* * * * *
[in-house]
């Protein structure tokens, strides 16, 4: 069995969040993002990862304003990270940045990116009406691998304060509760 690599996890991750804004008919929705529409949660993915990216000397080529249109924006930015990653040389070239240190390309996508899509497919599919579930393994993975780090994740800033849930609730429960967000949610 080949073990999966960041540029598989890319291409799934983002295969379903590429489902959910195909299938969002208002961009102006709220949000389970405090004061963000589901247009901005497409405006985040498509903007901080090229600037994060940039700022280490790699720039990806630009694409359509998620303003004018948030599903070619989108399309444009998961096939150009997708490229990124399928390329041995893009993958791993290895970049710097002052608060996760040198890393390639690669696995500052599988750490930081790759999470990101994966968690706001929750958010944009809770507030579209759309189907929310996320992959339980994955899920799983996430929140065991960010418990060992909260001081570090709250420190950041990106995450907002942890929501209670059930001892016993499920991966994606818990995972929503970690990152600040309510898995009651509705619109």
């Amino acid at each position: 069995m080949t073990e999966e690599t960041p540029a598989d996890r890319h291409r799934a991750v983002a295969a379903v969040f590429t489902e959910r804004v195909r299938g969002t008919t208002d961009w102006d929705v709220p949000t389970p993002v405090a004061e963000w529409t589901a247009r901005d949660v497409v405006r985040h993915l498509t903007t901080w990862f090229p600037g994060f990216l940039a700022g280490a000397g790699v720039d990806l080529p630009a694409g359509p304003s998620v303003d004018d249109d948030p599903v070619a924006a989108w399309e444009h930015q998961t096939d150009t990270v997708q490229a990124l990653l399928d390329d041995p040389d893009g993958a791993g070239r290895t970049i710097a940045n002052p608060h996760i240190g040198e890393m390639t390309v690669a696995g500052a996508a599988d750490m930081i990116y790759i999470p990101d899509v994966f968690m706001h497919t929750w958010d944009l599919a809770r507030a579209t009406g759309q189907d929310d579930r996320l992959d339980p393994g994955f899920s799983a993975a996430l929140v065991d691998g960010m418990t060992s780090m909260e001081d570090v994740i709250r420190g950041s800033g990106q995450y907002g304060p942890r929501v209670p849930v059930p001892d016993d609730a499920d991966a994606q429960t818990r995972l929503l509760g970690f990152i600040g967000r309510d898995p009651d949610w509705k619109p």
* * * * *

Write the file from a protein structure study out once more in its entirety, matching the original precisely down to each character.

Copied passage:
[in-house]
């Protein structure tokens, strides 16, 4: 069995969040993002990862304003990270940045990116009406691998304060509760 690599996890991750804004008919929705529409949660993915990216000397080529249109924006930015990653040389070239240190390309996508899509497919599919579930393994993975780090994740800033849930609730429960967000949610 080949073990999966960041540029598989890319291409799934983002295969379903590429489902959910195909299938969002208002961009102006709220949000389970405090004061963000589901247009901005497409405006985040498509903007901080090229600037994060940039700022280490790699720039990806630009694409359509998620303003004018948030599903070619989108399309444009998961096939150009997708490229990124399928390329041995893009993958791993290895970049710097002052608060996760040198890393390639690669696995500052599988750490930081790759999470990101994966968690706001929750958010944009809770507030579209759309189907929310996320992959339980994955899920799983996430929140065991960010418990060992909260001081570090709250420190950041990106995450907002942890929501209670059930001892016993499920991966994606818990995972929503970690990152600040309510898995009651509705619109």
């Amino acid at each position: 069995m080949t073990e999966e690599t960041p540029a598989d996890r890319h291409r799934a991750v983002a295969a379903v969040f590429t489902e959910r804004v195909r299938g969002t008919t208002d961009w102006d929705v709220p949000t389970p993002v405090a004061e963000w529409t589901a247009r901005d949660v497409v405006r985040h993915l498509t903007t901080w990862f090229p600037g994060f990216l940039a700022g280490a000397g790699v720039d990806l080529p630009a694409g359509p304003s998620v303003d004018d249109d948030p599903v070619a924006a989108w399309e444009h930015q998961t096939d150009t990270v997708q490229a990124l990653l399928d390329d041995p040389d893009g993958a791993g070239r290895t970049i710097a940045n002052p608060h996760i240190g040198e890393m390639t390309v690669a696995g500052a996508a599988d750490m930081i990116y790759i999470p990101d899509v994966f968690m706001h497919t929750w958010d944009l599919a809770r507030a579209t009406g759309q189907d929310d579930r996320l992959d339980p393994g994955f899920s799983a993975a996430l929140v065991d691998g960010m418990t060992s780090m909260e001081d570090v994740i709250r420190g950041s800033g990106q995450y907002g304060p942890r929501v209670p849930v059930p001892d016993d609730a499920d991966a994606q429960t818990r995972l929503l509760g970690f990152i600040g967000r309510d898995p009651d949610w509705k619109p």